“Yet again, captivity has taken an animal’s life,” PETA primatologist Julia Gallucci told Cincinnati’s WCPO-TV 9. “The gorilla enclosure should have been surrounded by a secondary barrier between the humans and the animals to prevent exactly this type of incident. This tragedy is exactly why PETA urges families to stay away from any facility that displays animals as sideshows for humans to gawk at.”

A 450-pound gorilla named Harambe was killed after a 4-year-old child fell into the enclosure at the Cincinnati Zoo on may 28 (Photo: Twitter)

A 450-pound gorilla named Harambe was killed after a 3-year-old child fell into the enclosure at the Cincinnati Zoo on May 28 (Photo: Twitter)

Talk-radio star Rush Limbaugh had some words of his own about the incident.

“The thing is, nobody was gonna get that boy out of that gorilla’s hands,” Limbaugh said on his show Tuesday. “Nobody was gonna be able to walk in there and say, ‘Hey, Harambe, hey bud. Hey, you know, we need to take that little toy that you just got. We need to take it away from you.’ Right. It was not going to happen.”

Limbaugh said he doesn’t believe Isiah would have escaped alive if Harambe hadn’t been shot. He said the gorilla’s handlers “are probably feeling the worst of anybody, ’cause that gorilla was part of their lives.”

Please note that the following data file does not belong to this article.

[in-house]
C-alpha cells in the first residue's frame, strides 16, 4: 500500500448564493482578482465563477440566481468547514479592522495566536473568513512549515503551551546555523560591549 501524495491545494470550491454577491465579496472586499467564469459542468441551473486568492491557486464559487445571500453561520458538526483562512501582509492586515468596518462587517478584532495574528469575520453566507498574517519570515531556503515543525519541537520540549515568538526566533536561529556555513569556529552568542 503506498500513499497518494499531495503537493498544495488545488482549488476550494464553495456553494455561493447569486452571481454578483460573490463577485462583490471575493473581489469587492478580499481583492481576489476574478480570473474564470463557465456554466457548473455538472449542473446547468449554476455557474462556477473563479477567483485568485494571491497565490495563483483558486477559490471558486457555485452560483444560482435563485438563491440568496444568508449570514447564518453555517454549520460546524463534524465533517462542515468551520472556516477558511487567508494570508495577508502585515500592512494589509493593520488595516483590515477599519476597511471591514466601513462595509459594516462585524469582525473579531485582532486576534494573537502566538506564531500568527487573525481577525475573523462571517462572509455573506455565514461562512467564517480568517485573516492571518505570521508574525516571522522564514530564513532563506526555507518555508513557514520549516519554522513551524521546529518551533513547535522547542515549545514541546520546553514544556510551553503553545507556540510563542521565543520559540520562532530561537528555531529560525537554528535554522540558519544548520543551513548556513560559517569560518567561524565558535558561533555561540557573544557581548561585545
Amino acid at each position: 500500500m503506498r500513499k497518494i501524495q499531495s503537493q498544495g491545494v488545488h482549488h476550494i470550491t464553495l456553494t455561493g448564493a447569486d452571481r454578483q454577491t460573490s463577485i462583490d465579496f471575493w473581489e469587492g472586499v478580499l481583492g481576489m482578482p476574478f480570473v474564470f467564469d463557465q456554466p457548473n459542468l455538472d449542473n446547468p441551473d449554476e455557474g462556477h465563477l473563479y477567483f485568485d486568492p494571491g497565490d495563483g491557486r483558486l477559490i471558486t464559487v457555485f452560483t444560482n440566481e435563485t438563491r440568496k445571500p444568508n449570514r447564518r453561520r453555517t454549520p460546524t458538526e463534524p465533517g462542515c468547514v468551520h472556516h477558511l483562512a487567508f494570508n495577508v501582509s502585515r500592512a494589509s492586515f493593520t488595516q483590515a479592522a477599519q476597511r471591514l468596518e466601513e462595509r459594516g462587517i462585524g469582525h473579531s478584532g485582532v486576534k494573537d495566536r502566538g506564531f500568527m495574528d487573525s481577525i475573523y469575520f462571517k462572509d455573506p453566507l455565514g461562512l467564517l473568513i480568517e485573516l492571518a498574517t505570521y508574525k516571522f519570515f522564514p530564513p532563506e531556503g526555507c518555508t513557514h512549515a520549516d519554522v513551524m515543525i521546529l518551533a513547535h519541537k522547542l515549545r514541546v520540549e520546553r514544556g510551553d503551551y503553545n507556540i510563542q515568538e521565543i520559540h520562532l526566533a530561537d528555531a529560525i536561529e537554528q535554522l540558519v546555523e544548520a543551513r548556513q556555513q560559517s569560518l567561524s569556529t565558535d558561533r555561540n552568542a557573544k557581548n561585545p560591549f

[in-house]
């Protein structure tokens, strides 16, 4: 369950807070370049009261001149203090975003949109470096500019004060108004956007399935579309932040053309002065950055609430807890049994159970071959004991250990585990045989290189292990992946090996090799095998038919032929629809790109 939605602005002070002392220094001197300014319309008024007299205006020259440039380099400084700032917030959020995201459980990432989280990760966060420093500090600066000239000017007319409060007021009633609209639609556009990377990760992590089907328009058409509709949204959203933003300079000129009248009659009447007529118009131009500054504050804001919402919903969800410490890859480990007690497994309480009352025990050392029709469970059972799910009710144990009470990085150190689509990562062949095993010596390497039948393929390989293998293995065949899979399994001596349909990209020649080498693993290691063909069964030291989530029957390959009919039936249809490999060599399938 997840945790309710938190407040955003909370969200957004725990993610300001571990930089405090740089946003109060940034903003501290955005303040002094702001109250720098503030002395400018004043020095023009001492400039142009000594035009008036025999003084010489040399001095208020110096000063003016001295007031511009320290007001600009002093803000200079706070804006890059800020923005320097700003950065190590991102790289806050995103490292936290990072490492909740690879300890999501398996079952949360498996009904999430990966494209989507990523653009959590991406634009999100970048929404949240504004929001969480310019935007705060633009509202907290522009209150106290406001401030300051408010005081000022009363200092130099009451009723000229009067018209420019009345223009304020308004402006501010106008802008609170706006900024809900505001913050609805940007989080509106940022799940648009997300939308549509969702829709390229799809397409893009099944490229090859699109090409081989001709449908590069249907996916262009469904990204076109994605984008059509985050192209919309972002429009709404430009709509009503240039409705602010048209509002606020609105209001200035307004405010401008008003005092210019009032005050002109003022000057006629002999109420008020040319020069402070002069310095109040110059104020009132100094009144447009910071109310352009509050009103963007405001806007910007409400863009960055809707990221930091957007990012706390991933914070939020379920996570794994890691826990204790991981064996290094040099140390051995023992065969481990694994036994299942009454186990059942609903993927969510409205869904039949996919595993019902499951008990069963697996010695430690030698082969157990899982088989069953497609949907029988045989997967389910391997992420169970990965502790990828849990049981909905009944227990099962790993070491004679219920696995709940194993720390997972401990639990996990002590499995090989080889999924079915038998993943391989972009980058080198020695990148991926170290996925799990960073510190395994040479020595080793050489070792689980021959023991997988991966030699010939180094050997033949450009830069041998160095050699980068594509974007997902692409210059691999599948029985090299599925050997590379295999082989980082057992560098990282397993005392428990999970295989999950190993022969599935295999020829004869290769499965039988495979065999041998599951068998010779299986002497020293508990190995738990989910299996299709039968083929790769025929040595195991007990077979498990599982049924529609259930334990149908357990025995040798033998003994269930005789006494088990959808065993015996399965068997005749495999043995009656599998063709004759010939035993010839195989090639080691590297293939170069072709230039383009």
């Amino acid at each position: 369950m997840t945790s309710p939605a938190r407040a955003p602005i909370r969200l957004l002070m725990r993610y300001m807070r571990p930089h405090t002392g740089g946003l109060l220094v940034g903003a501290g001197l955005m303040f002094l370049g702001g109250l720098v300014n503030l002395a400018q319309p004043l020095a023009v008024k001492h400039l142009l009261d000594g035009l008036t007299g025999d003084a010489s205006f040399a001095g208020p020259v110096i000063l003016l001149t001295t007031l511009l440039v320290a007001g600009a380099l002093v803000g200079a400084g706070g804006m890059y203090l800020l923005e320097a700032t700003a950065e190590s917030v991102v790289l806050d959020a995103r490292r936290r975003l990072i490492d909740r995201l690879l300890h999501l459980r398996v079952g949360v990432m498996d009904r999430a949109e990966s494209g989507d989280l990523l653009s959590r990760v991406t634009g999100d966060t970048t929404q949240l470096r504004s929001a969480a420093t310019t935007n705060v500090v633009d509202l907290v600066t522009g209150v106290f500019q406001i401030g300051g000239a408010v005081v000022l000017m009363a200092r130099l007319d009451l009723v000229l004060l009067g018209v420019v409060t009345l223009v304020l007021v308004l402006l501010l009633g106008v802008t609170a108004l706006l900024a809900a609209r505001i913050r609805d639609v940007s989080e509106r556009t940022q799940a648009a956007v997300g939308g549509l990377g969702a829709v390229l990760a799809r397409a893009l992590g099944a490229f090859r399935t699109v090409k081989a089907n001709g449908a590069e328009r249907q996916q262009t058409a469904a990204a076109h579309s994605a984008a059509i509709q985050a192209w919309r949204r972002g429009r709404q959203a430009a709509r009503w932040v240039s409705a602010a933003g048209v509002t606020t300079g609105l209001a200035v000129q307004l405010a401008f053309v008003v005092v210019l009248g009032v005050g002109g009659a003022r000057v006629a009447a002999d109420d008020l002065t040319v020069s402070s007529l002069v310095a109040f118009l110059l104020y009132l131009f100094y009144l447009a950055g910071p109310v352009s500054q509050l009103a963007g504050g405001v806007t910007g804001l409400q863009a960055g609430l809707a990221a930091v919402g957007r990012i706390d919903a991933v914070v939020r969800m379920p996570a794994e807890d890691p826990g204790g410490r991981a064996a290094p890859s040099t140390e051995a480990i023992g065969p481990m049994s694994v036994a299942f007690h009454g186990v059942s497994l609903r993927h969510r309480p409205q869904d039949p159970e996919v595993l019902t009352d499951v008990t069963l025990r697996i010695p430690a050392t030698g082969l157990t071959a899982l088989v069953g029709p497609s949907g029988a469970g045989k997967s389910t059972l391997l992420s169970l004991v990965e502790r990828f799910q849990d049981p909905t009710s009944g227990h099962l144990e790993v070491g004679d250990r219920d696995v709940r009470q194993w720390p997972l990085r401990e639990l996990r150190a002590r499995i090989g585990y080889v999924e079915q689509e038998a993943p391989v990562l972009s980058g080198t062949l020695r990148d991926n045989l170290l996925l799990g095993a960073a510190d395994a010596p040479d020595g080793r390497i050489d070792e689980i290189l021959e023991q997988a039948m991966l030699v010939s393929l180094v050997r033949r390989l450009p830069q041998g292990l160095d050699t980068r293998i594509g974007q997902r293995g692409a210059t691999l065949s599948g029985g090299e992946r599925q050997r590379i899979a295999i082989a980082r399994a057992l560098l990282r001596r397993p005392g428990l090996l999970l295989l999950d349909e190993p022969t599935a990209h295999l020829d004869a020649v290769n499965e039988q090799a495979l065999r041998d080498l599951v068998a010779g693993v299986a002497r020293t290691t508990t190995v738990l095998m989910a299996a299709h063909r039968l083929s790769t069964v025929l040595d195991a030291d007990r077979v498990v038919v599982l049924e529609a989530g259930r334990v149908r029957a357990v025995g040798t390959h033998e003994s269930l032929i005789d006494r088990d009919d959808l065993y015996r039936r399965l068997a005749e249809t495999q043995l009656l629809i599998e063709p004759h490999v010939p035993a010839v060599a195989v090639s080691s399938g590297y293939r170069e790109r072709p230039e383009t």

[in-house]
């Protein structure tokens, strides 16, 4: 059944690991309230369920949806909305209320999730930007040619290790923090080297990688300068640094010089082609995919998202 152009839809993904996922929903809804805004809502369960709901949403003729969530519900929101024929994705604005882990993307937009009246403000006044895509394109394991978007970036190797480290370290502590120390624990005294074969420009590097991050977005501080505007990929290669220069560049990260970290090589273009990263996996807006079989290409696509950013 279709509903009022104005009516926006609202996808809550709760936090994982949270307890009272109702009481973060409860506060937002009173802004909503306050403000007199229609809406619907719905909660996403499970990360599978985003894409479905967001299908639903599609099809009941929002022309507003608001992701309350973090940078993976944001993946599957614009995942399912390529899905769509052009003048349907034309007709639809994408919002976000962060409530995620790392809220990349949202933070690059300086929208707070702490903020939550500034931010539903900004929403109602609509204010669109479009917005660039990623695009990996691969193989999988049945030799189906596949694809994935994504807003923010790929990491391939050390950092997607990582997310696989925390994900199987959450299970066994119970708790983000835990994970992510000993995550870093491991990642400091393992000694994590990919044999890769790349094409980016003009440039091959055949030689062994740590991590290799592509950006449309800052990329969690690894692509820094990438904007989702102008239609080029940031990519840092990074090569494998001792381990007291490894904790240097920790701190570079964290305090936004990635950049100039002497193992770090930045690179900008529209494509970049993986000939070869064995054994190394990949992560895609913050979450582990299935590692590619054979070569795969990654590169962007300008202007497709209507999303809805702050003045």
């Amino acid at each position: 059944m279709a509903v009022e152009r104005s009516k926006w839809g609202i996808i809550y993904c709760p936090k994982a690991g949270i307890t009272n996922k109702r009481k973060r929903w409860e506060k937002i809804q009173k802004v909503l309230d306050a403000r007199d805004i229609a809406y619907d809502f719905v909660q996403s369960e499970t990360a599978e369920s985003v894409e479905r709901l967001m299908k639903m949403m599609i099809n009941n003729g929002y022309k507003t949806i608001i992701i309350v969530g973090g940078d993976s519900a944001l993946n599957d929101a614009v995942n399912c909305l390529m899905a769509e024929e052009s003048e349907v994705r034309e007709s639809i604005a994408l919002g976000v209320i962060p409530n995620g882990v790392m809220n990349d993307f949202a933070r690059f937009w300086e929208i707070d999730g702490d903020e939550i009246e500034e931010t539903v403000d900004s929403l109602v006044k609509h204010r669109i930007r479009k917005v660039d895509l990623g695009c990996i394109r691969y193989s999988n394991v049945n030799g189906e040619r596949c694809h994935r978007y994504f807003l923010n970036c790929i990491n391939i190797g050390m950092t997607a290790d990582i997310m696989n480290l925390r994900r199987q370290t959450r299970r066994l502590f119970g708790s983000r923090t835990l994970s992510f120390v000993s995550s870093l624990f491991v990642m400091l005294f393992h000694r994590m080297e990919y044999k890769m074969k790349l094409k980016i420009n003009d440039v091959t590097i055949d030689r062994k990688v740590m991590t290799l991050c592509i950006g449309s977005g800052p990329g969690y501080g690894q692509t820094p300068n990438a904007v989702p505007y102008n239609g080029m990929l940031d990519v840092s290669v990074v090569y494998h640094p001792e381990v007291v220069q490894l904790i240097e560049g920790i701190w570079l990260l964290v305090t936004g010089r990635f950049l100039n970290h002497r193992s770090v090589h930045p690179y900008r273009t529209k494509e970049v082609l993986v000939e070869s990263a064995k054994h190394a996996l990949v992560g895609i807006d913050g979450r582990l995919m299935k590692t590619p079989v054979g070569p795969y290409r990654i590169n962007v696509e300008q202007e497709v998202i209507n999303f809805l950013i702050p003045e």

“But it comes down to, what do you value here?” Limbaugh asked. “Should the boy lose his life because the mother was irresponsible, let him plunge in the first place? Should the gorilla’s life take primacy? … Depends on how you value human life versus all other life on the planet.”

Isiah Dickerson is seen with his mother Michelle Gregg, 32, and his father Deonne Dickerson, 36 (Photo: Facebook)

Isiah Dickerson is seen with his mother Michelle Gregg, 32, and his father Deonne Dickerson, 36 (Photo: Facebook)

GOP presumptive nominee Donald Trump called the situation a “tough call,” but ultimately said zoo personnel likely had no choice but to kill the gorilla.